In a matter of a few short weeks, Ted Cruz will become a household name. Which may — or may not — turn out to be good news for him.
My bet is that if I stood on a street corner today anywhere other than in Iowa or New Hampshire, 9 out of 10 passersby would not be able to pick Ted Cruz out of a lineup, much less tell you anything about him. It would be like showing me pictures of the guy who's going to win the Heisman Trophy.
But that's about to change. Cruz may or may not be the most popular Republican in Iowa, but unless all the pollsters and talkers are wrong (which, admittedly, does happen), he should win. And winning Iowa gets you the spotlight, particularly when the story on the other side is the predictable victory of the frontrunner.
It is certainly possible that there is a groundswell of support for Donald Trump that is not being measured by conventional polls and not being seen by conventional talkers. After all, who (other than Trump himself) would have thought Trump would still be in the lead nationally in January? But as every talker keeps telling anyone who will listen, national polls often don't correctly predict Iowa, nor should they. We used to explain this to campaign newcomers with a story about the difference between the contributions of the chicken and the pig to a ham-and-eggs breakfast: The chicken is involved, but the pig is committed.
You have to be committed to vote in Iowa. You can't just show up for five minutes anytime in a 12-hour window — which is more than most people are willing to do in primaries, anyway. You have to know where to go on a freezing-cold night (why couldn't Florida or Hawaii go first, we used to ask ourselves), and then you have to sit there in the school auditorium as everybody makes speeches about who they are for; and then you "vote" by standing in a corner of the room; and you're still not done!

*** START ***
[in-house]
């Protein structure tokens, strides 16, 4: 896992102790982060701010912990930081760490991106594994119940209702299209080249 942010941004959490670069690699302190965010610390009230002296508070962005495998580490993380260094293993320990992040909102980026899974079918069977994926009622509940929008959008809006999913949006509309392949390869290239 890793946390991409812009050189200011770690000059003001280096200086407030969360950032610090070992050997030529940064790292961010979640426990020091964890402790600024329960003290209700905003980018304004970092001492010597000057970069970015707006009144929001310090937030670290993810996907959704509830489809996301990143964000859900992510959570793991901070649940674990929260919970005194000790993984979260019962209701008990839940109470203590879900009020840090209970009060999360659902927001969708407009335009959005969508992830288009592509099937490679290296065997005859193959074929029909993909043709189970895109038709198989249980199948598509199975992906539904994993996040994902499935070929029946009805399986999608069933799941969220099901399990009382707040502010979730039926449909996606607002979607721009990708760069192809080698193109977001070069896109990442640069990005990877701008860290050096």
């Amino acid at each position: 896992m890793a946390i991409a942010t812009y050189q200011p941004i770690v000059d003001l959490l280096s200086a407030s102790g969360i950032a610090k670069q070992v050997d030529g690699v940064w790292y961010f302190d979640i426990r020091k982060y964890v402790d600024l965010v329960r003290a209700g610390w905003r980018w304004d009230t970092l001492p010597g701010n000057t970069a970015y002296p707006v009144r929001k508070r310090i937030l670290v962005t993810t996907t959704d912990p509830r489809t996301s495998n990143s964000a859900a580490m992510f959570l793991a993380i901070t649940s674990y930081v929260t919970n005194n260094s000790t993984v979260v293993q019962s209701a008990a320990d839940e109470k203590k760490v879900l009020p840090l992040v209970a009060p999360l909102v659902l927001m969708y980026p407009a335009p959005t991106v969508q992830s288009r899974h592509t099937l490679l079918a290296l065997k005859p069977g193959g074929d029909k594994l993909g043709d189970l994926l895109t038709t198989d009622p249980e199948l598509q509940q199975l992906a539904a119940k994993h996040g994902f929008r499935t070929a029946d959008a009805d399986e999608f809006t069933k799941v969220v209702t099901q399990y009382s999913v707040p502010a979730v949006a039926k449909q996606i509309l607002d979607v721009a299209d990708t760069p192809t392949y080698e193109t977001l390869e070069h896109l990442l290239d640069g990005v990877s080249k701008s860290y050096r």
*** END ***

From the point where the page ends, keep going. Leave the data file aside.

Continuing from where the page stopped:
If one or more candidates have some supporters but not enough to earn them a delegate to the county convention, voters reshuffle as the field narrows.
Some caucuses tend to be quick and efficient; some go for hours. Trump may have big rallies, but Cruz has been working Iowa for over a year and reportedly has the best "ground game" in the state. That means he has organizers who have identified his supporters and will get them to the caucus. Cruz has deep support among conservative Christians, who will likely have a nice church supper followed by a ride in a warm bus over to the caucus.
Which means that the next morning, the rest of us will wake up to find Ted Cruz everywhere. It used to be just the cover of Time and a slot on "The Today Show"; these days, social media is all-engulfing, assaulting you whether you want it or not, and Ted Cruz is a candidate made for social media, for better and for worse.
What will we learn about Ted Cruz on the morning after Iowa? If my morning cruise of Ted Cruz stories is any indication, there will a whole lot of mud flying. Was Ted Cruz really born in Canada? Actually, he was. Is that a problem? Are there any "birthers" out there still disputing whether Obama was born in Hawaii (which is, after all, America)? Was Cruz really one of the only senators to vote against the Violence Against Women Act? Did he really limit his study group at Harvard Law School to Ivy League graduates? Is he really the most hated man in the Senate? Why?
There are very few experiences that compare with undergoing the white-hot spotlight afforded to previously unknown candidates who suddenly might be president. This is especially true for candidates like Cruz, who don't have many fans in the media to begin with. Fasten your seat belts. The turbulence is coming.
(Susan Estrich is a professor of Law and Political Science at the University of Southern California Law Center. A best-selling author, lawyer and politician, as well as a teacher, she first gained national prominence as national campaign manager for Dukakis for President in 1988.)
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